Thank you for taking the time to do such a detailed post. Well done Bill, excellent job.

Should be pinned as a How-To Drill Lug holes.

RG

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Great setup! This is what i have. From your pictures, i also see that you get the "bunching" or extra material around the edge. I have not figured out how to finish the hole perfectly yet - can you also provide some suggestions on how you polish them at the end? Counter sinking, etc.

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Bill,

Write ups don't get much better than this! An excellent job, along with clear, concise pics (as with all of your posts).

Well done!

:)

Cheers,

R

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Fantastic post, well done, well written, clear and detailed, and thought out to consider all the problems.

The only thing that makes me nervous is clamping the watch in the vise with the crystal still attached...especailly on the Tropic ones, easy to damage...

I am so glad you posted this, this is by far the best How-To for drilling lug holes that we have had, detailed, considers the fact that alignment is critical, shows step by step what to do in clear english, and shows how to overcome all these problems, and do it the right way. Simply putting the case in a vise without considering the issues you raise, is not the way to do this job.

Thank you for taking the time to do such a detailed post. Well done Bill, excellent job.

Should be pinned as a How-To Drill Lug holes.

RG

Hi Ziggy,

Hi praise indeed coming from you.

I neglected to mention that the vise I use is made by Dremel -- it has hard rubber jaws. That is a real benefit for a couple of reasons. First, the rubber doesn't damage the crystal or case back, yet grips the watch tightly, and Second, the rubber allows some slight amount of flex and I suspect (no way to see it) that the flex allows the watch to adjust ever so slightly as the drill tries to pass thru the existing hole.

You know what a pain this can be, but I have used one drill bit to drill as many as five cases, and my drill bits are nothing special - just cheap cobalt drills I bought on Amazon. If you spin them at 3000 rpm and use a few drops of oil, you won't smoke them. Careful set up and you'll never break one either.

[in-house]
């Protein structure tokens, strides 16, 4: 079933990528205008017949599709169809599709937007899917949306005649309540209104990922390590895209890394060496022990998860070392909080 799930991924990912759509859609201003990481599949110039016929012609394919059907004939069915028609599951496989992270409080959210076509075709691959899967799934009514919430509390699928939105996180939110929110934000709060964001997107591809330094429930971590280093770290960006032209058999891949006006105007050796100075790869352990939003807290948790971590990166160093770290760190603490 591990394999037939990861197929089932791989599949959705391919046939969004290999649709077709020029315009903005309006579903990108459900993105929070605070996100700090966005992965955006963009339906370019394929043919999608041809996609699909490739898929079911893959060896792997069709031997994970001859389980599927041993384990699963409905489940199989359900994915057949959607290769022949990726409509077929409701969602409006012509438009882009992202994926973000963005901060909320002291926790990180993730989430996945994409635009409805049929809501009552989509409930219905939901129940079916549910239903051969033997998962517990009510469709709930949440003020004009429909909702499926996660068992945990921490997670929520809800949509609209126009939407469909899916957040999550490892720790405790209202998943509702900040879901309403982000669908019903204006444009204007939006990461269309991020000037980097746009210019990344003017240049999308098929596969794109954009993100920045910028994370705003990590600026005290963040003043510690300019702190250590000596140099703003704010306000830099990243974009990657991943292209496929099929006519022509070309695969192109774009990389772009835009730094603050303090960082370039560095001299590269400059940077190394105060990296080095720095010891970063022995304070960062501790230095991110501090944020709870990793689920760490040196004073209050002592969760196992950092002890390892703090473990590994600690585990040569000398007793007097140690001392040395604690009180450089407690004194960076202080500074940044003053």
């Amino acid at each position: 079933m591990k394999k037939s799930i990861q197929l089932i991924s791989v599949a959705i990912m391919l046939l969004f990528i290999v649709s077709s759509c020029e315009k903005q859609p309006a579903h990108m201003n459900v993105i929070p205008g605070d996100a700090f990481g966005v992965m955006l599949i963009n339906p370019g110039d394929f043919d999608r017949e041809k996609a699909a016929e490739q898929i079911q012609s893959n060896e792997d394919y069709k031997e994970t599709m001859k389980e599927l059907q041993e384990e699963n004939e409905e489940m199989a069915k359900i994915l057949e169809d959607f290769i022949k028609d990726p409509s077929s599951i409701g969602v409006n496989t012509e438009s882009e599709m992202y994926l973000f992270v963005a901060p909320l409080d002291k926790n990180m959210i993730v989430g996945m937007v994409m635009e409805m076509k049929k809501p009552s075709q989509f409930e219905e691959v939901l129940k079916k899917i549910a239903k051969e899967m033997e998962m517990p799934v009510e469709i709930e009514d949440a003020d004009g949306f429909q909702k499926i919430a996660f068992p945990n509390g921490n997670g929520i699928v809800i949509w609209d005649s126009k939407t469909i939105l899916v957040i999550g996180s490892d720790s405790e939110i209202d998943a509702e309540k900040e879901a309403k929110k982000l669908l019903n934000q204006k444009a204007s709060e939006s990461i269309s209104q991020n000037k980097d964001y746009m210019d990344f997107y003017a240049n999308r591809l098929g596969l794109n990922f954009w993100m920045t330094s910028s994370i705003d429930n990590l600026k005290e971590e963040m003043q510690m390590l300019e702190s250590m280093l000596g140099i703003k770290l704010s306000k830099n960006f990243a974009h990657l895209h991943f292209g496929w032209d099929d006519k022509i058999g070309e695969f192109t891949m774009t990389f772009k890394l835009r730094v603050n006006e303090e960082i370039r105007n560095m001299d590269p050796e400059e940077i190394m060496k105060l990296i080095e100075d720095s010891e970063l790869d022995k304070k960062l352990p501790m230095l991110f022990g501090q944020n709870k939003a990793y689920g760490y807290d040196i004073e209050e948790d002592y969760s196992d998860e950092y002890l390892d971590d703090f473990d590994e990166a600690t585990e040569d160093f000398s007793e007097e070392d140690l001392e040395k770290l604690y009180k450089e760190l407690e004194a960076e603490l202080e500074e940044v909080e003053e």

Also, I use this particular vise and a slightly modified 1 1/8 socket (used a dremel to slightly round out the socket by grinding down and polishing the teeth) as a press to seat crystal retaining rings on vintage watches. Works like a charm.

Bill

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EXCELLENT post. Bravo!!

One question though.... Why 3000 RPM? I haven't done a lughole job yet myself, but my instinct would be to spin the drill much slower than that.

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EXCELLENT post. Bravo!!

One question though.... Why 3000 RPM? I haven't done a lughole job yet myself, but my instinct would be to spin the drill much slower than that.

And you would be quite right - but keep in mind we are using very small wire drills.

During my Senior Year in Mechanical Engineering I managed a machine shop and 3000 RPM was a pretty good speed for wire twist drills in steel - especially using a cobalt wire. If you use larger drills (like 1/4 inch) you would normally drop to about 1000 RPM, and run a large drill (say 5/8) at about 600.

As I said previously, I have done as many as five MBW/TWBest cases with one cobalt drill, so it seems to be working pretty well.